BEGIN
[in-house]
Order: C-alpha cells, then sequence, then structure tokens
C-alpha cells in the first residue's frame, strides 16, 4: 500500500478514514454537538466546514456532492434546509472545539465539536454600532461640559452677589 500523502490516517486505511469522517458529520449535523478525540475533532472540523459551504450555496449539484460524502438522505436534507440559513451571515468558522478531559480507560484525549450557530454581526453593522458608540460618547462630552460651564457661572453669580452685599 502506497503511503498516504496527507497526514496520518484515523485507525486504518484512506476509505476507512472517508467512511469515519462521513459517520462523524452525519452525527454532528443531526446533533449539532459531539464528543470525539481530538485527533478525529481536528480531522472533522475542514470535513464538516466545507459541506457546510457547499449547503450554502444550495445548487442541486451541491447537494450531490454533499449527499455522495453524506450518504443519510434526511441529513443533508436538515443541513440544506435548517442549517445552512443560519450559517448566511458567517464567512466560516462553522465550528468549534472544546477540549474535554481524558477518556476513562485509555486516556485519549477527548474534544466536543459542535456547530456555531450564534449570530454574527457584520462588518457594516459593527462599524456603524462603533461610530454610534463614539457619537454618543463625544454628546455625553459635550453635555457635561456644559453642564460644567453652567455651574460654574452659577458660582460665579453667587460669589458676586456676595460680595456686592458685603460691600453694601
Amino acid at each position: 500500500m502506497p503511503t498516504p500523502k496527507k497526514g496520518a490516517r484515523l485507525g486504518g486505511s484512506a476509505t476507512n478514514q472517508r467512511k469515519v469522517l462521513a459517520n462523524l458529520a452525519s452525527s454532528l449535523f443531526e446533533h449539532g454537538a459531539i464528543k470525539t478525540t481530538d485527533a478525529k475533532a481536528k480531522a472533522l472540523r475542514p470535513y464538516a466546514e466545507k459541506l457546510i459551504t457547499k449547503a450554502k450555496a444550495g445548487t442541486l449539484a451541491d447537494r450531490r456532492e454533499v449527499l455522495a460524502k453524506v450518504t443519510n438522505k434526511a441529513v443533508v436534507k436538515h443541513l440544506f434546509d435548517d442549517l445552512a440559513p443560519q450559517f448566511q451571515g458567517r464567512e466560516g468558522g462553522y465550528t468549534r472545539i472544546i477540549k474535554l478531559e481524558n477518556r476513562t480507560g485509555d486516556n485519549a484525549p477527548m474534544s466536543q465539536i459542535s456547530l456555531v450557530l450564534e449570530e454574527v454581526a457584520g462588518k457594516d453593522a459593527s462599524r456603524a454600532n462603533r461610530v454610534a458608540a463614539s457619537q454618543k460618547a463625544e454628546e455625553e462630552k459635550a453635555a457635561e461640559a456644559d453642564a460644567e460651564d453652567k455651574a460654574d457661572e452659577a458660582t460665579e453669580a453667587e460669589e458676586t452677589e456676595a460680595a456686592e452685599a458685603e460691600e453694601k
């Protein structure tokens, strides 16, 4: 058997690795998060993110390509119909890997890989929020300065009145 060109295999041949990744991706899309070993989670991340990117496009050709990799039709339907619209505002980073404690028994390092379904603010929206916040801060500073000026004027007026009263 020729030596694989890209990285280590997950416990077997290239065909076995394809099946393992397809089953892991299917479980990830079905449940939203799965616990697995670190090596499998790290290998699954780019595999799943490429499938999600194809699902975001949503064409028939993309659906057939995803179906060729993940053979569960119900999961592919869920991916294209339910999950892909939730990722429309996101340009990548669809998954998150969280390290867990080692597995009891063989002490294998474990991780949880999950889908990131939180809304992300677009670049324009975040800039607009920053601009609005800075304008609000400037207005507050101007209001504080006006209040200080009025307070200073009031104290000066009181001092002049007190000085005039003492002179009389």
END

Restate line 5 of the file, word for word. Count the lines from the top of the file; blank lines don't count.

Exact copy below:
């Protein structure tokens, strides 16, 4: 058997690795998060993110390509119909890997890989929020300065009145 060109295999041949990744991706899309070993989670991340990117496009050709990799039709339907619209505002980073404690028994390092379904603010929206916040801060500073000026004027007026009263 020729030596694989890209990285280590997950416990077997290239065909076995394809099946393992397809089953892991299917479980990830079905449940939203799965616990697995670190090596499998790290290998699954780019595999799943490429499938999600194809699902975001949503064409028939993309659906057939995803179906060729993940053979569960119900999961592919869920991916294209339910999950892909939730990722429309996101340009990548669809998954998150969280390290867990080692597995009891063989002490294998474990991780949880999950889908990131939180809304992300677009670049324009975040800039607009920053601009609005800075304008609000400037207005507050101007209001504080006006209040200080009025307070200073009031104290000066009181001092002049007190000085005039003492002179009389």